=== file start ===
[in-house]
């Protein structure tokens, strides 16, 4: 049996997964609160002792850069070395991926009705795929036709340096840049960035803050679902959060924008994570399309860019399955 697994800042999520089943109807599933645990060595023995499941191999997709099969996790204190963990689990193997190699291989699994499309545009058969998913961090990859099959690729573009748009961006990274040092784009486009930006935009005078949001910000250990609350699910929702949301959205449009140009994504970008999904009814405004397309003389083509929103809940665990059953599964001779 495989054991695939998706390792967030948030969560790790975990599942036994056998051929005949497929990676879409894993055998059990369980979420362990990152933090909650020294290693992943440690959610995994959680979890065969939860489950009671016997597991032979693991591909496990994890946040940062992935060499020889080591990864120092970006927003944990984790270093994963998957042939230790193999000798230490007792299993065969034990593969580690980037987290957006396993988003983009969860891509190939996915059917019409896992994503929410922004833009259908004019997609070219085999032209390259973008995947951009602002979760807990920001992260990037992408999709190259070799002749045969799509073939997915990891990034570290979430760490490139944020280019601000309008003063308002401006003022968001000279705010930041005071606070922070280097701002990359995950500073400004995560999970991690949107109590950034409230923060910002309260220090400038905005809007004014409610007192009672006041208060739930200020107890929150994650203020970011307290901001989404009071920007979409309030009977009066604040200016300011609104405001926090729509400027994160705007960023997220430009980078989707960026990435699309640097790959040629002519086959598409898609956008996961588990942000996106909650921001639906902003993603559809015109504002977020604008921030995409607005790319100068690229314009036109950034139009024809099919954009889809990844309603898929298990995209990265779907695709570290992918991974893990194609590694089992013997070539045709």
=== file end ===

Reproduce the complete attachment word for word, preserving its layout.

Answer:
[in-house]
């Protein structure tokens, strides 16, 4: 049996997964609160002792850069070395991926009705795929036709340096840049960035803050679902959060924008994570399309860019399955 697994800042999520089943109807599933645990060595023995499941191999997709099969996790204190963990689990193997190699291989699994499309545009058969998913961090990859099959690729573009748009961006990274040092784009486009930006935009005078949001910000250990609350699910929702949301959205449009140009994504970008999904009814405004397309003389083509929103809940665990059953599964001779 495989054991695939998706390792967030948030969560790790975990599942036994056998051929005949497929990676879409894993055998059990369980979420362990990152933090909650020294290693992943440690959610995994959680979890065969939860489950009671016997597991032979693991591909496990994890946040940062992935060499020889080591990864120092970006927003944990984790270093994963998957042939230790193999000798230490007792299993065969034990593969580690980037987290957006396993988003983009969860891509190939996915059917019409896992994503929410922004833009259908004019997609070219085999032209390259973008995947951009602002979760807990920001992260990037992408999709190259070799002749045969799509073939997915990891990034570290979430760490490139944020280019601000309008003063308002401006003022968001000279705010930041005071606070922070280097701002990359995950500073400004995560999970991690949107109590950034409230923060910002309260220090400038905005809007004014409610007192009672006041208060739930200020107890929150994650203020970011307290901001989404009071920007979409309030009977009066604040200016300011609104405001926090729509400027994160705007960023997220430009980078989707960026990435699309640097790959040629002519086959598409898609956008996961588990942000996106909650921001639906902003993603559809015109504002977020604008921030995409607005790319100068690229314009036109950034139009024809099919954009889809990844309603898929298990995209990265779907695709570290992918991974893990194609590694089992013997070539045709």